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The global COVID-19 response exposed the need for sovereign nations to share epidemiological data of all types and develop more effective forms of digital epidemiology. At the same time, nations are struggling to develop aligned approaches that protect data privacy and other human rights. The COVID-19 pandemic also revealed effective digital epidemiology is not just a common need, but a shared need. The health security of one nation is irrevocably tied to the public health of virtually every other nation.

Public health in liberal democracies depends on citizens trusting that their privacy will be protected, digitization of traditional and new forms of information about their health can benefit their lives, and data sharing is not simply a means of financing health or deprioritizing individuals. This is even more important among societal groups that have historically not received quality and affirming health care on par with others in their nation. Transborder data sharing, therefore, requires a privacy-by-design approach.

Numerous proposals by national, supranational and professional groups made over the past year to address these privacy issues usually focused on the generation of principles and guidelines addressing a wide set of broad problems. Guidelines issued by regulators have been criticized as being too general. To be fair to regulators, data issues tend to be specific to the type of data, how it is collected, its use and the parties and technologies involved. However, specific data use cases that provide effective privacy protection can inform broader guidelines, just as specific legal decisions inform the understanding of the law.

We propose a consortium established by national governments to address the most pressing needs of those governments as users of epidemiological data. The consortium would bring together researchers and data scientists with regulators and “data diplomats” as necessary to address pressing and specific challenges in epidemiology identified at the government level as priorities. We call this a research and development consortium, but in this context, the work would encompass not only the science of epidemiology but additionally data science to develop and implement technical solutions to privacy, such as privacy-enhancing technologies. Whether using a regulatory sandbox approach or another form of regulatory collaboration, regulators would also be a vital part of the team.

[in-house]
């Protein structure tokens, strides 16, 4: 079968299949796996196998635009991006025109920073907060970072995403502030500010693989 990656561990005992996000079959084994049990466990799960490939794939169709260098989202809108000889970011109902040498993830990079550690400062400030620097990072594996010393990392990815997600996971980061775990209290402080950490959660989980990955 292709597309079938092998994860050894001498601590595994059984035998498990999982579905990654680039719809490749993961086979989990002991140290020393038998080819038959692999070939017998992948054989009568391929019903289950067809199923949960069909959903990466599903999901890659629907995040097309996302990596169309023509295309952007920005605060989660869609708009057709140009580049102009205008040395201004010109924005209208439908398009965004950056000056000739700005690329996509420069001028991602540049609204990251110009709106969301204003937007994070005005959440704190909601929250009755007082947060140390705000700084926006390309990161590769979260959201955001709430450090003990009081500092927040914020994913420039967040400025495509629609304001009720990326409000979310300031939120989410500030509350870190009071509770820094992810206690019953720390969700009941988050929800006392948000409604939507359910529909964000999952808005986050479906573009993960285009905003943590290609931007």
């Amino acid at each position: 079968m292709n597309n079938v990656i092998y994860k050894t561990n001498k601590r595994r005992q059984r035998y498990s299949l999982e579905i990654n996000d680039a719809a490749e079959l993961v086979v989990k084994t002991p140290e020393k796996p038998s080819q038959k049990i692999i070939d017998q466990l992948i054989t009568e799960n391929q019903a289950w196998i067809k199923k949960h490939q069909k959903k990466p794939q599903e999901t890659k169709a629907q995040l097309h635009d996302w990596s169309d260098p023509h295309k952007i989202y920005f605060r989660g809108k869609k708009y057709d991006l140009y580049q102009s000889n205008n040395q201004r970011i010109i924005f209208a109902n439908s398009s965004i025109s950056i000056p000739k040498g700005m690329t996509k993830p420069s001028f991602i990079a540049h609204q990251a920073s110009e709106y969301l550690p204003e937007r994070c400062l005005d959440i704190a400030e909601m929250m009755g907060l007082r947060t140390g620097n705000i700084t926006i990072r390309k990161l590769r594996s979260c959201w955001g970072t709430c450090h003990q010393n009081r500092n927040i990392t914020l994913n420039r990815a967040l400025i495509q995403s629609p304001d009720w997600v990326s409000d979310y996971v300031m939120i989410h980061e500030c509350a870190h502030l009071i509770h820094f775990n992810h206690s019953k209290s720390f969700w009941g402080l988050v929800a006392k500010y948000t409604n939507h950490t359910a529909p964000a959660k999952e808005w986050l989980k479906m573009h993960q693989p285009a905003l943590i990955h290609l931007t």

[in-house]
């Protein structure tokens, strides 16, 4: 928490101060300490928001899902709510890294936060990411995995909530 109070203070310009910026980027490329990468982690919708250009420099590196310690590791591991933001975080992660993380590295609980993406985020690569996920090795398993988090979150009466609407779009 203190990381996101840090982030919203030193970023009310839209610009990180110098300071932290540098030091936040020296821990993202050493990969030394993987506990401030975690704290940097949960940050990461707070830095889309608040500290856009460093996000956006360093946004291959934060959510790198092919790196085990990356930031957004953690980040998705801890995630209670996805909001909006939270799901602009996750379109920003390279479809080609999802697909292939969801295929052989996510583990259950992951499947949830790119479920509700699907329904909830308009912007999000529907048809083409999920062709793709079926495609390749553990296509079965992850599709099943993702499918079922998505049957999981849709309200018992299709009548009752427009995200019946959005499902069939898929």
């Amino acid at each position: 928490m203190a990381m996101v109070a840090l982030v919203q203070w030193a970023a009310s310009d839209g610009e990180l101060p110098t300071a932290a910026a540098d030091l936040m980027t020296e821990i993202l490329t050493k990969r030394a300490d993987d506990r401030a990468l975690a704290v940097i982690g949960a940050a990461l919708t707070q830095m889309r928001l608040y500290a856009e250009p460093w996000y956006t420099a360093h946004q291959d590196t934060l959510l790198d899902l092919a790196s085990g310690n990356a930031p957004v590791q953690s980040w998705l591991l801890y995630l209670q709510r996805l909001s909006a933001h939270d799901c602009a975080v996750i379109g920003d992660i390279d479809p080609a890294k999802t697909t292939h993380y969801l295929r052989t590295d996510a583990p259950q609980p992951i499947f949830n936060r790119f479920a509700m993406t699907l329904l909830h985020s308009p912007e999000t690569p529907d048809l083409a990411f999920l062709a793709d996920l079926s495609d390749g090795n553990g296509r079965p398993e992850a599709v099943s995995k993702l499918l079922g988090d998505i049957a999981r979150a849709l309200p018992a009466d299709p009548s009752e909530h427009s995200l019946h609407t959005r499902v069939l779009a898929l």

As a vehicle to pursue common R&D challenges in digital epidemiology, the consortium will need mechanisms to address both intrajurisdictional and cross-border data privacy and regulatory issues. Regulators in all nations attend to national laws and international agreements and take their responsibility to citizens seriously. R&D in digital epidemiology is not, of course, only a matter of sharing personal health or DNA data; contact tracing data from cell phones, for example, will raise very different concerns about intrusive surveillance than targeted data on patient responses to a drug. Therefore, a significant challenge in organizing the consortium will be how to instantiate the capacity to navigate multiple national regulatory processes for specific R&D activities, perhaps by having regulatory personnel assigned specifically to the consortium from member governments. The funding provided by these governments should include financing for epidemiological research, data science and a way for regulators to provide these enhanced capabilities. 

An international R&D consortium could deliver immediate value to sovereign nations and health care enterprises by providing the best answers to pressing questions while also highlighting and proposing solutions to limitations imposed by current data sharing and access rules. It could additionally apply privacy-by-design and privacy-enhancing technological approaches to intrajurisdictional and cross-border digital epidemiology, with the goal of improving the current best-available answers and create “precedent” use cases to inform broader guidelines and stimulate further productive sharing of data. 

As with any new approach or startup, there are advantages to starting with a small team and an exploratory stance. One approach is for the ministers of science, health and security of the Group of Seven nations to establish a working group comprised of government representatives, health care enterprises, regulators and researchers from all seven member nations.

The pressing tasks for such a working group include providing a research and applications development agenda with a heavy focus on data streams and access. The group should also propose an approach to governance and management of a digital epidemiology research consortium that can meet the legal and regulatory needs of each of the G-7 nations. In a broader sense, the charge is to design an R&D enterprise that can serve the health security needs of all liberal democracies while protecting the rights and privacy of entities and individuals. Starting with the G-7 is not a final step, but instead an approach for working out a template among a small group of liberal democracies to eventually allow for the participation of a much larger number of countries.

Photo by Kyle Glenn on Unsplash

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